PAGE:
Sunday, October 28, 2012
The Evil That Men Re-Do
As remakes go, it's galling when cheeseballs like Michael Bay cash in on a much-loved property like A Nightmare on Elm Street but with The Evil Dead, not only are the original players involved (which worked out well when Wes Craven oversaw the remakes of The Hills Have Eyes and The Last House on the Left) but there is, I believe, a good reason (other than crass commerce) to bring back The Evil Dead for a new generation.
As great and as classic as the original is, it hasn't aged so well. Movies of roughly the same vintage, like Halloween or Alien, still can play for a new audience and not suffer too much from being dated. You couldn't do the same with The Evil Dead, though. Of all the Evil Dead movies, it's the one that doesn't hold up so well. It has a charm to it still but it's more unintentionally corny now than it is scary.
The thing is, that's not how The Evil Dead played back in '83. Back then, it seemed like the ne plus ultra of splatter cinema. Or, as the end credits described it, "the ultimate experience in grueling horror." It was a movie that was intimidating in its reputation and that absolutely lived up to the hype. I don't know anyone who was around back when The Evil Dead was first released who didn't regard it as a legitmately scary movie. The sequels took a different route and were great in their own right but I think a return to a truly frightening take on The Evil Dead is a good thing.
It's just such a classic set-up, such a classic horror movie premise - kids in an isolated cabin who find themselves possessed one by one by demons until only a last survivor remains - why not bring it back for a new generation and try to make the best version of that tale possible? You know, as much as Cabin in the Woods was acclaimed by some, it really didn't do much for me.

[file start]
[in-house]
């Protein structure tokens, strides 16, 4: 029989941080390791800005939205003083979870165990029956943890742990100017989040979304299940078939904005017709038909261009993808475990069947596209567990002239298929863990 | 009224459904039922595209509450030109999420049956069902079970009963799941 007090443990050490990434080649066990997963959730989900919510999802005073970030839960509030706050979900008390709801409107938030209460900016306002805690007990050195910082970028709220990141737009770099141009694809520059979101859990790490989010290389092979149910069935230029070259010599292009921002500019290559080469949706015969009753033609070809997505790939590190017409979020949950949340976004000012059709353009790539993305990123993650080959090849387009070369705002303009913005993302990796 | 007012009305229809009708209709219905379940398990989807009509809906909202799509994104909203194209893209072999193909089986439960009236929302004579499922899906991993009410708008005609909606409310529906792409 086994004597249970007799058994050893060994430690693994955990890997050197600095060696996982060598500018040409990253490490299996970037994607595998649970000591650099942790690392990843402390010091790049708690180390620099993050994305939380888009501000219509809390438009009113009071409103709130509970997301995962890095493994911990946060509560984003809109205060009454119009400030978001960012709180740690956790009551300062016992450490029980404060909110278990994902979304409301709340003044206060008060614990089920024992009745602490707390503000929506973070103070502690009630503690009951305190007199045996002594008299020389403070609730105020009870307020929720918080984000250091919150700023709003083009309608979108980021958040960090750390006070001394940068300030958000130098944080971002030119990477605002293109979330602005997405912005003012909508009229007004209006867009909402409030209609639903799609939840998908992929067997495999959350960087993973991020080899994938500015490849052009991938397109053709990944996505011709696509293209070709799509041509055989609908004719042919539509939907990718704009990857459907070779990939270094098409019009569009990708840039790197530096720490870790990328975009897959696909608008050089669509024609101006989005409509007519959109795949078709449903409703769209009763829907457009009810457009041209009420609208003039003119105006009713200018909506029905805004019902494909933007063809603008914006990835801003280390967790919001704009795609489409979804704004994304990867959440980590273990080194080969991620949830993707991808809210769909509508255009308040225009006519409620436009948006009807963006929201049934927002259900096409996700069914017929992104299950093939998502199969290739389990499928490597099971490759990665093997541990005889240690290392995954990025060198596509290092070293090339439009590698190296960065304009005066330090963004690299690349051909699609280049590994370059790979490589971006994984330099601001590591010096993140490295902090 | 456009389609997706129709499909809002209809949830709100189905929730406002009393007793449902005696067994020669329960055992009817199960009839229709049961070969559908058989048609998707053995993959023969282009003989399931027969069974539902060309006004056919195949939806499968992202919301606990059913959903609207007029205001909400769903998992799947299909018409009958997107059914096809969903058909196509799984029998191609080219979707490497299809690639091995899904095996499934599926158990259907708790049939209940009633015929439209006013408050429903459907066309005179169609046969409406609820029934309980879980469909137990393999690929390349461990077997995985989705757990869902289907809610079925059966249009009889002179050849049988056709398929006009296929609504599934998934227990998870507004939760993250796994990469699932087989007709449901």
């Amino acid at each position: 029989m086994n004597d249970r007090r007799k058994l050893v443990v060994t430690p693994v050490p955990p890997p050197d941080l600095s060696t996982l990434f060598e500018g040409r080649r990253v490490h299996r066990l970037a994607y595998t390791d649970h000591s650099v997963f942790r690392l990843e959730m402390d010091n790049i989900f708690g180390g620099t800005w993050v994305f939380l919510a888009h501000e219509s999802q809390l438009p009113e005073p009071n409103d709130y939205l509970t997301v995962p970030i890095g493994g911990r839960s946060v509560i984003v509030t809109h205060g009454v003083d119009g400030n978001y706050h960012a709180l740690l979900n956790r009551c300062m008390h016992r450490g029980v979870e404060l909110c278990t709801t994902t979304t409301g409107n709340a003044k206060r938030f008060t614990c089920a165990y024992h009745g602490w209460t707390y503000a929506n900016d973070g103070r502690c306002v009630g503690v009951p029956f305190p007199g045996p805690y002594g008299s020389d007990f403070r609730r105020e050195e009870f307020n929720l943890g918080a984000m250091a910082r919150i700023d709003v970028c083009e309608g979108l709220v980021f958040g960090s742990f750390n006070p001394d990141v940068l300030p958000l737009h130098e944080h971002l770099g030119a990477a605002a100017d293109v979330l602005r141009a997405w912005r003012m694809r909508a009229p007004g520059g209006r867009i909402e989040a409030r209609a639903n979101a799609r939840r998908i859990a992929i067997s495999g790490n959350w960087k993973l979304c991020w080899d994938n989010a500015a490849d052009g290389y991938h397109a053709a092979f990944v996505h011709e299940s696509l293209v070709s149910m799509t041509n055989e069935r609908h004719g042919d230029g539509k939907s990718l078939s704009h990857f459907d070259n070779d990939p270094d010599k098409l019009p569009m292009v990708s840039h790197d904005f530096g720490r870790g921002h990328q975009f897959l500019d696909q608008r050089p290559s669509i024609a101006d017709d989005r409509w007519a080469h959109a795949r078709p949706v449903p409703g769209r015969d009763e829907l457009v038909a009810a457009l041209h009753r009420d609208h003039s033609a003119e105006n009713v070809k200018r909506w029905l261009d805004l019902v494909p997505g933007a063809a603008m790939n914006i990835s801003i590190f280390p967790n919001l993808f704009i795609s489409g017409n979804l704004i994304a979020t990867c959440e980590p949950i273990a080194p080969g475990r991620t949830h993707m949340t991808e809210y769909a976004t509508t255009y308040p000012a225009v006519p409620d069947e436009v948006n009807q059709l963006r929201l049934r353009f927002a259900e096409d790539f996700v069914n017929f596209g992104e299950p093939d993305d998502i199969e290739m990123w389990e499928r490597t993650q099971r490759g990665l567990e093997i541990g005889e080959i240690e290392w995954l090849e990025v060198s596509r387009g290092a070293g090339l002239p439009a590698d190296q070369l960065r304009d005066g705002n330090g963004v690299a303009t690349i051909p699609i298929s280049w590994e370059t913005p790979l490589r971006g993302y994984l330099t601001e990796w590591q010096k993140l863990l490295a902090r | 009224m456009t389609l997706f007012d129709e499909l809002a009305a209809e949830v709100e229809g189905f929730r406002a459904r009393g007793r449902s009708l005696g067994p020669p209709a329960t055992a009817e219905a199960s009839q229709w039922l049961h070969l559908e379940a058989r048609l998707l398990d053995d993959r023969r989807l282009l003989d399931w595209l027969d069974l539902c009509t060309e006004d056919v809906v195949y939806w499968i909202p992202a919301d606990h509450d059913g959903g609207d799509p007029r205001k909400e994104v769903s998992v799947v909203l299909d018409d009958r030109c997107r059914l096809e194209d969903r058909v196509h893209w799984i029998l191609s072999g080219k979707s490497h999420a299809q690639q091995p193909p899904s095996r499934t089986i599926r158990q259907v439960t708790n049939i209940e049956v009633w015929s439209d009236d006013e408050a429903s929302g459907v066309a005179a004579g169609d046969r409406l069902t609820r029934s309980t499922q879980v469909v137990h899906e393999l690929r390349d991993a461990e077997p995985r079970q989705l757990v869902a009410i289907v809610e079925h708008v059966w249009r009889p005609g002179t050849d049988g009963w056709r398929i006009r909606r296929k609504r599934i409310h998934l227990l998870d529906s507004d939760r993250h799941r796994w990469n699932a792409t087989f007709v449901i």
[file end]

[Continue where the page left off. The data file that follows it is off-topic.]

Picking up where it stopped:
I dug the menagerie of monsters in the last leg of the movie and chuckled at the apocalyptic conclusion but other than that, I wasn't all that taken with it. I liked it, but didn't love it.
My preferences in horror generally lie in favor of movies that play it straight-up - the real thing rather than a deconstruction. And, so far at least, the new Evil Dead is looking very much like The Real Thing.
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While the preview does look interesting I still feel we should support new movies and ideas and not just remakes. I think I will pass on this unless I get in for free.
Fans should support good movies, period - whether they be originals, remakes, sequels, what have you. We'll have to wait until next April to find out how Evil Dead fares.
I agree, fans should support good movies, no matter from where they originate. For me this backlash against remakes is over, I try to see it akin to Hammer remaking all the classic Universal monsters. And original ideas are not always any good at all! Looking forward to the new adaptation of CARRIE as well...
The way I see it is, there are just as many awful "original" films as there are remakes. I think people forget about how many films are actually remakes (and how many remakes are classics), yet so many feel that everything has to be so sacred.
Anyway, the new Evil Dead looks pretty awesome based on what I've seen in the trailers. It looks like it could be unrelenting and, just as importantly, it looks as if it's bringing something different (from the original) to the table.
Will, Hammer is a great example of how remakes shouldn't be disparaged out of hand. Those movies reinvented the classic monsters for a whole new generation. As for Carrie, I'm definitely intrigued and hoping for the best.
Matt, I agree. Just because a film is original is no guarantee it's any good. Likewise, plenty of remakes have become classics in their own right. Hopefully the new Evil Dead will fall into that category. We'll see.
While the trailer for the Evil Dead remake looks promising, this one image from it creeped me out 10x more:
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